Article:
I have been reading quite a bit these past six months. Once upon a time, the only books I was able to read were those picture books and board books that my children checked out of the library. With two active children under the age of 5, as well as a part time job, I rarely had time to sit down and think, let alone read a book. Nowadays, my children are older and I find that with twenty minutes here and there waiting for one child to get out of school or another to finish a piano class, I am able to make my way through a book. It is a simple and wonderful way to spend time waiting.
Recently I received Renee Peterson Trudeau’s book Nurturing the Soul of Your Family. I have to be honest. Over the last three years, I have steered clear of parenting books and have instead tried to parent in the way that has felt right to me and my husband. When I come up against a new parenting situation, I try to take a step back and think about the circumstances, as well as my physical and emotional responses to my child (and/or my child’s behavior). I no longer subscribe to a specific parenting method or approach. My husband and I parent the way that feels right for our family, and we accept that the way we parent may not work for all families.
I am a big believer that every family needs to find their own ways to work and grow together–what is best for one family may not be what is best for another. That said, I am also open to discussion and learning from others. Again, I may not find another family’s practices or traditions to work well within my own family, but I do find it helpful to talk with other parents, consider new ideas, and think about how others’ ideas could be adapted to work within my own family. I then go back to square one, which is my intuition. I ask myself, “Does this idea or approach feel right to me?”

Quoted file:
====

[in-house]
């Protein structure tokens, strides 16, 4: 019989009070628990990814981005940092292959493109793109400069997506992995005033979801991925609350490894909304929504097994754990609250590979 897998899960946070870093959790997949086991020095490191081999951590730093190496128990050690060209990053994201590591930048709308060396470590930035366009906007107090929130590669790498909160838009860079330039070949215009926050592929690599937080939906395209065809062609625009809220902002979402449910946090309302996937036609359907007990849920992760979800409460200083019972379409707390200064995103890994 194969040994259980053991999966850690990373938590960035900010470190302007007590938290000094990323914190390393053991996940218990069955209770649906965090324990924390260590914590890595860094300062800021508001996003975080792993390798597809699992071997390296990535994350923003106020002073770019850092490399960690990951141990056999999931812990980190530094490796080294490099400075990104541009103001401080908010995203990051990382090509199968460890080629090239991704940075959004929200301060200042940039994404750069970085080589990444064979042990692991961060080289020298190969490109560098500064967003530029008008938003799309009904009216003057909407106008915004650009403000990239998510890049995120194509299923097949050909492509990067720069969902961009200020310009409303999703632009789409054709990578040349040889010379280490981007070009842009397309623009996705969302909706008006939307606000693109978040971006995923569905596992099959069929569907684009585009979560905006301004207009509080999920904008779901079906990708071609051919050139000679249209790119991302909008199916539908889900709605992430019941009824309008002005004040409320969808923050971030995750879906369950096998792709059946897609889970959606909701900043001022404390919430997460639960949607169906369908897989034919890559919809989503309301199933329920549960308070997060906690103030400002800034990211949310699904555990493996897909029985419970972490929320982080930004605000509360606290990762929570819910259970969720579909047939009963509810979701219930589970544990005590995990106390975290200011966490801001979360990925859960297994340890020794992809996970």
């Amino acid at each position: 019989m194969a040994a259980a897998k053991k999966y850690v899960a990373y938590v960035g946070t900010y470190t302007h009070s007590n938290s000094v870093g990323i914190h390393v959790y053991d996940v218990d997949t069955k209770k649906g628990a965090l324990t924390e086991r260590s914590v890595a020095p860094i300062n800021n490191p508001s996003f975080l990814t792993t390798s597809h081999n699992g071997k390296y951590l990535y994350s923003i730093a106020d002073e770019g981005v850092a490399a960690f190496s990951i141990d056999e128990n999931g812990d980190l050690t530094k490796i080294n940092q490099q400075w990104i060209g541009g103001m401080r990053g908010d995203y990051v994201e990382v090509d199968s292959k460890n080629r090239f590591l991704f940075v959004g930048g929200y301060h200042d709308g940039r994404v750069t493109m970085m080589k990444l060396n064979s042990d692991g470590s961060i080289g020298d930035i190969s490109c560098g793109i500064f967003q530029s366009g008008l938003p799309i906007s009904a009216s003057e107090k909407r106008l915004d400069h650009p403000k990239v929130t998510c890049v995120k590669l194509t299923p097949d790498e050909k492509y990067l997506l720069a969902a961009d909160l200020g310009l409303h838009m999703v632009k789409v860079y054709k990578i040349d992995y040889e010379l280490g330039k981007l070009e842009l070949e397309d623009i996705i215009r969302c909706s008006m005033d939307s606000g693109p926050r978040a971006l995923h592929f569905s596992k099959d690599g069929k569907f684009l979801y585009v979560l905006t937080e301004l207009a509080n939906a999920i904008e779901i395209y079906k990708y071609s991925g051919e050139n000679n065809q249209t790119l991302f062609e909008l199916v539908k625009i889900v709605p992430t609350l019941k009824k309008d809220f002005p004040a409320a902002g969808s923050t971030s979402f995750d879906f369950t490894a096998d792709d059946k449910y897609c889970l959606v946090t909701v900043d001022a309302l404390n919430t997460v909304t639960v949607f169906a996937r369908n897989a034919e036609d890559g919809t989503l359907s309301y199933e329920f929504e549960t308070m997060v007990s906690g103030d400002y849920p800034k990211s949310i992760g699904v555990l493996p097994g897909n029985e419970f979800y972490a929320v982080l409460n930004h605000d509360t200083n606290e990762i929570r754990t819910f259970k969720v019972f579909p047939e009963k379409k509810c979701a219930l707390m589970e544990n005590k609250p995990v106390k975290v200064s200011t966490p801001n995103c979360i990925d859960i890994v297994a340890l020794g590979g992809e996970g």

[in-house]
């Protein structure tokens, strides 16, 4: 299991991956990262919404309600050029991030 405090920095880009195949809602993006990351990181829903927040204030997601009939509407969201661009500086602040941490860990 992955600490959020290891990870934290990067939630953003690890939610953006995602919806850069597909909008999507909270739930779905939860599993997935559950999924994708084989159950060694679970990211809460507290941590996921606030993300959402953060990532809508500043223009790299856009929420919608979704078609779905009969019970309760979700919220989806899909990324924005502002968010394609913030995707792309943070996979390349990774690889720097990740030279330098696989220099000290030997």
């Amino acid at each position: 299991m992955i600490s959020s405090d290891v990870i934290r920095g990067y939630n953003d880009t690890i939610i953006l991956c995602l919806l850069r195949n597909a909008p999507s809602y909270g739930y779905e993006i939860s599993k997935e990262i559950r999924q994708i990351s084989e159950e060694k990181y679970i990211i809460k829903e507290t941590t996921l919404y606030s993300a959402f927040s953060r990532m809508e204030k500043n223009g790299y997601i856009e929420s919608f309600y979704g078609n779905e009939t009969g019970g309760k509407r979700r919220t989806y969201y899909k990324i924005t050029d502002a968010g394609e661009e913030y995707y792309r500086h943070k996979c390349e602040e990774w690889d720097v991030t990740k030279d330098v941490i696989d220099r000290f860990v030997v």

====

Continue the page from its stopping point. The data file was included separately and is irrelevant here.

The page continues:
When Nurturing the Soul of Your Family arrived, I was skeptical. I wasn’t sure that I wanted to read another parenting book that told me how I was being a bad parent. I didn’t want to read about how another parenting method was the new, superior way to raise children. I have had quite enough of that in my years as a mother. While many authors of parenting books have good intentions, many of these books contain recommendations and parenting advice that not only is at times confusing but can cause parents to feel guilty that they are not doing a good enough job. I have read many parenting books that have made me feel that I am a sub par parent. I have come across literature with advice that felt either condescending and/or impractical.
Fortunately, Nurturing the Soul of Your Family is not another parenting book that prescribes the best way to parent your child. What Trudeau does do with this book is to describe ways that families can connect with each other; for Trudeau, the most important way a family can spend their time together is to do so “with intention–as opposed to moving through life as if we’re in a never-ending tennis match, frantically reacting to whatever is thrown at us.” Trudeau considers herself a parenting expert though; she writes: “Having worked with thousands of parents, I’ve observed that when parents take time to nurture themselves, their families naturally come into great equilibrium.” She then quotes cancer survivor Audre Lorde who said, “Self-care is not about self-indulgence, it’s about self-preservation.”